Survival of the Friendliest: Understanding Our Origins and Rediscovering Our Common Humanity

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Product Details

Price
$18.00  $16.74
Publisher
Random House Trade
Publish Date
Pages
304
Dimensions
5.0 X 7.7 X 0.7 inches | 0.5 pounds
Language
English
Type
Paperback
EAN/UPC
9780399590689

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About the Author

Brian Hare is a professor in the Department of Evolutionary Anthropology and the Center for Cognitive Neuroscience at Duke University, where he founded the Duke Canine Cognition Center.

Vanessa Woods is a research scientist at the Center as well as an award-winning journalist and the author of Bonobo Handshake. Hare and Woods are married and live in North Carolina. They are the authors of The Genius of Dogs: How Dogs Are Smarter Than You Think.

Reviews

"Please read this beautiful, riveting, and uplifting book. You will learn the astonishing story of how and why humans evolved a deep impulse to help total strangers but also sometimes act with unspeakable cruelty. Just as important, you'll learn how these insights can help all of us become more compassionate and more cooperative."--Daniel E. Lieberman, author The Story of the Human Body: Evolution, Health, and Disease, and Exercised: Why Something We Never Evolved to Do Is Healthy and Rewarding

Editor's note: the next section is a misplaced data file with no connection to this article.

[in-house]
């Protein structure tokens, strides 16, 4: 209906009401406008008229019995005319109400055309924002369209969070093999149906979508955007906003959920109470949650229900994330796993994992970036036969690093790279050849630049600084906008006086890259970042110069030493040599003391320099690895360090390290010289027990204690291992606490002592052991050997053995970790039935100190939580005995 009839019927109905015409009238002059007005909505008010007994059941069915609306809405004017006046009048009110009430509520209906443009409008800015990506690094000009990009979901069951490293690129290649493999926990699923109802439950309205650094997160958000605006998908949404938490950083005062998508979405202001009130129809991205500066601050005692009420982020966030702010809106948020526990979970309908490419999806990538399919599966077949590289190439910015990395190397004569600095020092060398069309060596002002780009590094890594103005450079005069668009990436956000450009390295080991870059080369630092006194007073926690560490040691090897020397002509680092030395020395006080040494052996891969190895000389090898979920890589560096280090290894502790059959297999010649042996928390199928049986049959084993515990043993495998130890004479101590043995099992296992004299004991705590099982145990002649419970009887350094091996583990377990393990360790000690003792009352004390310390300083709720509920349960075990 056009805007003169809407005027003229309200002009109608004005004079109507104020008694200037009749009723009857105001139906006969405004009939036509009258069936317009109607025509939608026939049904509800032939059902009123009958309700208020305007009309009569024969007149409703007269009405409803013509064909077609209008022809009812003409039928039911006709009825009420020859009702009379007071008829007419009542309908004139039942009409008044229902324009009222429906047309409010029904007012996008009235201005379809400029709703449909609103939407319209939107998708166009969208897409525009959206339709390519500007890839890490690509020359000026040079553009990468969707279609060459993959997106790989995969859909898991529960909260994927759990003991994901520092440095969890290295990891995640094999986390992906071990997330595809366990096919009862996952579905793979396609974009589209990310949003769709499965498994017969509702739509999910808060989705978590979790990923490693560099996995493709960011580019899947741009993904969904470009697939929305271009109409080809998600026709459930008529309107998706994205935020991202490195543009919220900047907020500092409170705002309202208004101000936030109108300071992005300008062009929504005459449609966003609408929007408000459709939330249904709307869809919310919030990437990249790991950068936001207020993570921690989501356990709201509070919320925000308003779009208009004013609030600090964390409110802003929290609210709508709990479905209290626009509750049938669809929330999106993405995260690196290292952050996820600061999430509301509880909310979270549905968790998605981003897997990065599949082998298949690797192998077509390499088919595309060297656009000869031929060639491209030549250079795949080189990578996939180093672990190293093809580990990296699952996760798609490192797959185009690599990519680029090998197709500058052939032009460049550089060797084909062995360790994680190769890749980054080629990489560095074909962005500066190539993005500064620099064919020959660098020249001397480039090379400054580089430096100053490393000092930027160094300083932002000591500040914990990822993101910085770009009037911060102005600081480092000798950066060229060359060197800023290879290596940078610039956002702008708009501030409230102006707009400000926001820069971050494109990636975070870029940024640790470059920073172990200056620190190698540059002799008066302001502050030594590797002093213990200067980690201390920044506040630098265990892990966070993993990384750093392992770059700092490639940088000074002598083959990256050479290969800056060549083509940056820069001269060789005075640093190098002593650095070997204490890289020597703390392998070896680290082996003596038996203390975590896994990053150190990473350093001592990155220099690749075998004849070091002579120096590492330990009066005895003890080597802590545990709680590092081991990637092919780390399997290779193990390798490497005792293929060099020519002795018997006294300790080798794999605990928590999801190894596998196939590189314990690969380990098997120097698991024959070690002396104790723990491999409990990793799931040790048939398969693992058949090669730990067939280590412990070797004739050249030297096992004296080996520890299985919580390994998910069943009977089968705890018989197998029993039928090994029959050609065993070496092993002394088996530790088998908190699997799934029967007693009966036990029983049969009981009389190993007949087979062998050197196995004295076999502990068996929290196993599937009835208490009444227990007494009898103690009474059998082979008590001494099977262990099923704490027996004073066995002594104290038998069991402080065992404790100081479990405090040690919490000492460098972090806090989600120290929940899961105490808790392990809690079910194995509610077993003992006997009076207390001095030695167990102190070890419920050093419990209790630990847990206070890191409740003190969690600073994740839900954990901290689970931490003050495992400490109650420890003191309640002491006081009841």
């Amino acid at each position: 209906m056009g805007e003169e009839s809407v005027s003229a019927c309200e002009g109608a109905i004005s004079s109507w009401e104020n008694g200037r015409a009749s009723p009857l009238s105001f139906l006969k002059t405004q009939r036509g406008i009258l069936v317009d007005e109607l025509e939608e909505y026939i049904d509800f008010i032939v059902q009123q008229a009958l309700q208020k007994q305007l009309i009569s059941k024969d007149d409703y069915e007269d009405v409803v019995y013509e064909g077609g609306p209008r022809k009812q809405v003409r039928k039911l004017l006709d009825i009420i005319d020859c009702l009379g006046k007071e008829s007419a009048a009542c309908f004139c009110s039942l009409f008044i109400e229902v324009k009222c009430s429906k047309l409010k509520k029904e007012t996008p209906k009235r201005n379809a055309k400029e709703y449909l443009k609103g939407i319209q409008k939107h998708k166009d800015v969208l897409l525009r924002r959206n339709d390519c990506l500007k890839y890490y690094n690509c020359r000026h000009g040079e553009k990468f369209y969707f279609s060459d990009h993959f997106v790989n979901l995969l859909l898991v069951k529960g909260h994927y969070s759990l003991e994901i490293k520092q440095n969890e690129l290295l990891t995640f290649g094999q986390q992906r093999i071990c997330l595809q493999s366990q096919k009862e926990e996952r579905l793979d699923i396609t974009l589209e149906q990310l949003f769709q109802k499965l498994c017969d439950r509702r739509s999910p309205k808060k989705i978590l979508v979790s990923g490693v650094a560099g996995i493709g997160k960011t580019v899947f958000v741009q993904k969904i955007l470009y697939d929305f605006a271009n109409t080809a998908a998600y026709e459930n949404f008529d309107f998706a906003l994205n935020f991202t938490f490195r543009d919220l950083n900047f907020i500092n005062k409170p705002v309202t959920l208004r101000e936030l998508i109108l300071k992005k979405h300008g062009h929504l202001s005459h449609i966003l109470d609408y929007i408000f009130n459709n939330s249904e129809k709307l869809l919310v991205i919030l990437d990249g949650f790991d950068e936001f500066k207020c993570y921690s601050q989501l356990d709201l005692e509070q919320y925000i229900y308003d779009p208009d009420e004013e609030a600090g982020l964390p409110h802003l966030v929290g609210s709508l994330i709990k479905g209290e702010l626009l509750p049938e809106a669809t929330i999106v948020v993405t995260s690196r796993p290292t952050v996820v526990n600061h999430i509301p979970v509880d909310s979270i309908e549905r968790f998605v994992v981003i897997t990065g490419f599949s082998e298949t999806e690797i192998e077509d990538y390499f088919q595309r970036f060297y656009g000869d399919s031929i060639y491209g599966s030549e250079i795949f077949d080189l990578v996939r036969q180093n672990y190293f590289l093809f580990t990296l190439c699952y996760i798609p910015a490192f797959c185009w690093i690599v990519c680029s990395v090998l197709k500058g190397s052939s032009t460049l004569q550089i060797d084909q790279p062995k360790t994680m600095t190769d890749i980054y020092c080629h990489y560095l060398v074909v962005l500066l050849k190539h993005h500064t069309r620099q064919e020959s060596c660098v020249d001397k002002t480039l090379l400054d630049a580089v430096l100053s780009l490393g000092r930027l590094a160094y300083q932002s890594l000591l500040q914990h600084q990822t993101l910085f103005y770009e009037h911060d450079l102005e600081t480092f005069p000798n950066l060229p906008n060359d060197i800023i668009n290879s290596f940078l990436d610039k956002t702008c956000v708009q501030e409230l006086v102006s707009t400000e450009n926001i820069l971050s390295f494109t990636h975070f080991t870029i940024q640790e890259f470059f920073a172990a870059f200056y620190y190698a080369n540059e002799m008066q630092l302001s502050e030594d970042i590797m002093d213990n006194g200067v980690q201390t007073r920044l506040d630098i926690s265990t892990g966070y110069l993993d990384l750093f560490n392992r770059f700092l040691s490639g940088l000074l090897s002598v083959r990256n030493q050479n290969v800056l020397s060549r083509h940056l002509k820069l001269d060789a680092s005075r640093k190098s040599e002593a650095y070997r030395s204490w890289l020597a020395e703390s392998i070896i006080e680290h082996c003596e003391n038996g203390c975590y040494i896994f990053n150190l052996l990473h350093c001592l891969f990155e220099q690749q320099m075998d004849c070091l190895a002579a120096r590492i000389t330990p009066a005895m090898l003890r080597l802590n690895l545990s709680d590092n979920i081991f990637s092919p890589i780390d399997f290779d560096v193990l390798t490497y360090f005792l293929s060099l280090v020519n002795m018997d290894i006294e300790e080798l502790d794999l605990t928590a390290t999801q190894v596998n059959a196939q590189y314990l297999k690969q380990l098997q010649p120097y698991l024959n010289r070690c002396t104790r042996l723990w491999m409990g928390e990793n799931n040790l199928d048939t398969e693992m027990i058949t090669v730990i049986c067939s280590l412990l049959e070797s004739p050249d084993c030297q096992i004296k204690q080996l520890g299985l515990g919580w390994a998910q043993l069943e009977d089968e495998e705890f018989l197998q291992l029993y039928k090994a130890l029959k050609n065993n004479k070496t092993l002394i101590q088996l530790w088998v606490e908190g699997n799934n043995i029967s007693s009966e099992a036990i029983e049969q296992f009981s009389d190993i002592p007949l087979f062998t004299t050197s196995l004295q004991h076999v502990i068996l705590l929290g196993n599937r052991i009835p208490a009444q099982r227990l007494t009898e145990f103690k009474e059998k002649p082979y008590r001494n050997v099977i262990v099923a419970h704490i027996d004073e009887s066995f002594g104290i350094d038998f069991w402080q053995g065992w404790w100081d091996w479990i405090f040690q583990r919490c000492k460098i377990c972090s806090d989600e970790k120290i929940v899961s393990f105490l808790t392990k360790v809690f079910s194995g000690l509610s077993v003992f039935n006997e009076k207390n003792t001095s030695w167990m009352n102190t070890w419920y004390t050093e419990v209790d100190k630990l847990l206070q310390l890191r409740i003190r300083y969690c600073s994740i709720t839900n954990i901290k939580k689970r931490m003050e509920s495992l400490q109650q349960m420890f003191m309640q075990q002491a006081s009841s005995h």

"An utterly persuasive explanation for why the human psyche has evolved to be dangerous--and what to do about it . . . It should be read by every politician and every schoolchild."--Richard Wrangham, author of The Goodness Paradox

"Very few books even attempt to do what this book succeeds in doing. It begins in basic behavioral science, proceeds to an analysis of cooperation (or lack thereof) in contemporary society, and ends with implications for public policy. Everyone should read this book."--Michael Tomasello, author of Origins of Human Communication, professor of psychology and neuroscience at Duke University

"Survival of the Friendliest is a fascinating counterpoint to the popular [mis]conception of Darwin's 'survival of the fittest.' Brian Hare and Vanessa Woods offer a convincing case that it was not brute strength, raw intelligence, or ruthlessness that allowed modern humans to thrive while our hominin relatives died out. Instead, they argue that friendliness was the key to our flourishing--and that the same kind of cooperative communication is the key to freeing us from the tribalism currently threatening democratic governance around the world. Powerful, insightful, accessible--this book gives me hope."--Megan Phelps-Roper, author of Unfollow

"How can a top predator like the wolf have evolved to become 'man's best friend'? Finally, a book that explains in the clearest terms how friendliness and cooperation shaped dogs and humans. This book left me with a happy and optimistic view of nature."--Isabella Rossellini, actress and activist

"A fresh look at evolution in the animal kingdom--including us . . . a book for anyone who wants to know more about themselves."--Kirkus Reviews